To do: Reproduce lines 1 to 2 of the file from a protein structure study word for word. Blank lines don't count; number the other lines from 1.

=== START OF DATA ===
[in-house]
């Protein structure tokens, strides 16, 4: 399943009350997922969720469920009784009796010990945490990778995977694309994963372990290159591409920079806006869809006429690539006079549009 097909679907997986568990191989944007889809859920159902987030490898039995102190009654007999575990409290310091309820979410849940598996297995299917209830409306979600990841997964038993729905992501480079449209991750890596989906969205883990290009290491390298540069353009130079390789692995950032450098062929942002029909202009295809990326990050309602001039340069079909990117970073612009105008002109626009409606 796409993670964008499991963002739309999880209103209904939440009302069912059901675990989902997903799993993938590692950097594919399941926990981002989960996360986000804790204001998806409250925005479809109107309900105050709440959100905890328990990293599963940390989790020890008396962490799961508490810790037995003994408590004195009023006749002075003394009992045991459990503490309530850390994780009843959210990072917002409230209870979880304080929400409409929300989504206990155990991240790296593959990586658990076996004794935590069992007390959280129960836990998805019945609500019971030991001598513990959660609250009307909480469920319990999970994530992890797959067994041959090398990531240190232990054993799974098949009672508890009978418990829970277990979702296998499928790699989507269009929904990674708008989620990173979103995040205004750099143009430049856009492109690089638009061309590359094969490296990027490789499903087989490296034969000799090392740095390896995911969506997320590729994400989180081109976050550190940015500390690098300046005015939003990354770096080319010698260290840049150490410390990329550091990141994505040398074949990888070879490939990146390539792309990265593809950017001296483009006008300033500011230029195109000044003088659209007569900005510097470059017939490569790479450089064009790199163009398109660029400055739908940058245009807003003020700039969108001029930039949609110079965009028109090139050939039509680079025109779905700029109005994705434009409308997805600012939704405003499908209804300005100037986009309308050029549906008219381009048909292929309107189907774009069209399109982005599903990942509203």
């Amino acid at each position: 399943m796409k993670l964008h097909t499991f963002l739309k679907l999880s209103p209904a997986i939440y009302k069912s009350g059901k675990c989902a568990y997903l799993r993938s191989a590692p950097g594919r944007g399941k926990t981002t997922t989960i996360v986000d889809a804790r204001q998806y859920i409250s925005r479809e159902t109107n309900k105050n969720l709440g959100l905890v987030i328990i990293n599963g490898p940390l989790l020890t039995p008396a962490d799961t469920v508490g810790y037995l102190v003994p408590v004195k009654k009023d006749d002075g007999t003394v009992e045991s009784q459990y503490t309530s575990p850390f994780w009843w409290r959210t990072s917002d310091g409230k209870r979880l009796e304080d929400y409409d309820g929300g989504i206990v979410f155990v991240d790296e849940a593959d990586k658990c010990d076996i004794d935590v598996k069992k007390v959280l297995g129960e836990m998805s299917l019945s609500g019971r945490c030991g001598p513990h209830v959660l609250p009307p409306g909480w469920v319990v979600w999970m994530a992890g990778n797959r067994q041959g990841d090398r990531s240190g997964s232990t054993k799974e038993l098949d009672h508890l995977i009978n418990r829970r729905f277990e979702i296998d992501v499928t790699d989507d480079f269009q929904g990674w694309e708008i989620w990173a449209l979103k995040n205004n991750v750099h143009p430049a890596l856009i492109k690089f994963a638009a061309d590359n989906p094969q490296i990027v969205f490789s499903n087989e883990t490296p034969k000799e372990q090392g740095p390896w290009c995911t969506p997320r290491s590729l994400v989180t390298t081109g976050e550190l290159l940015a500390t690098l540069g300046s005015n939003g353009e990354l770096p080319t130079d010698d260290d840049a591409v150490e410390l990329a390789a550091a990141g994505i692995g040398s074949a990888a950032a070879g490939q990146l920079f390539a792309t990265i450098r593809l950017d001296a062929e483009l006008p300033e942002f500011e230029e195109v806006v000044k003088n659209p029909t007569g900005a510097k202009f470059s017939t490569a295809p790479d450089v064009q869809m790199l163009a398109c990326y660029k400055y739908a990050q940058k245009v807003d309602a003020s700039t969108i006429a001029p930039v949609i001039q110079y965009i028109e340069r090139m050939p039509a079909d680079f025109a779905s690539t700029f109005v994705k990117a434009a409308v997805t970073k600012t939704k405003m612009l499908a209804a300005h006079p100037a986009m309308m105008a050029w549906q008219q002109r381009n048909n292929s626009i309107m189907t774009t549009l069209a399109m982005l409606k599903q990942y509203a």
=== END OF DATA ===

[in-house]
């Protein structure tokens, strides 16, 4: 399943009350997922969720469920009784009796010990945490990778995977694309994963372990290159591409920079806006869809006429690539006079549009 097909679907997986568990191989944007889809859920159902987030490898039995102190009654007999575990409290310091309820979410849940598996297995299917209830409306979600990841997964038993729905992501480079449209991750890596989906969205883990290009290491390298540069353009130079390789692995950032450098062929942002029909202009295809990326990050309602001039340069079909990117970073612009105008002109626009409606 796409993670964008499991963002739309999880209103209904939440009302069912059901675990989902997903799993993938590692950097594919399941926990981002989960996360986000804790204001998806409250925005479809109107309900105050709440959100905890328990990293599963940390989790020890008396962490799961508490810790037995003994408590004195009023006749002075003394009992045991459990503490309530850390994780009843959210990072917002409230209870979880304080929400409409929300989504206990155990991240790296593959990586658990076996004794935590069992007390959280129960836990998805019945609500019971030991001598513990959660609250009307909480469920319990999970994530992890797959067994041959090398990531240190232990054993799974098949009672508890009978418990829970277990979702296998499928790699989507269009929904990674708008989620990173979103995040205004750099143009430049856009492109690089638009061309590359094969490296990027490789499903087989490296034969000799090392740095390896995911969506997320590729994400989180081109976050550190940015500390690098300046005015939003990354770096080319010698260290840049150490410390990329550091990141994505040398074949990888070879490939990146390539792309990265593809950017001296483009006008300033500011230029195109000044003088659209007569900005510097470059017939490569790479450089064009790199163009398109660029400055739908940058245009807003003020700039969108001029930039949609110079965009028109090139050939039509680079025109779905700029109005994705434009409308997805600012939704405003499908209804300005100037986009309308050029549906008219381009048909292929309107189907774009069209399109982005599903990942509203």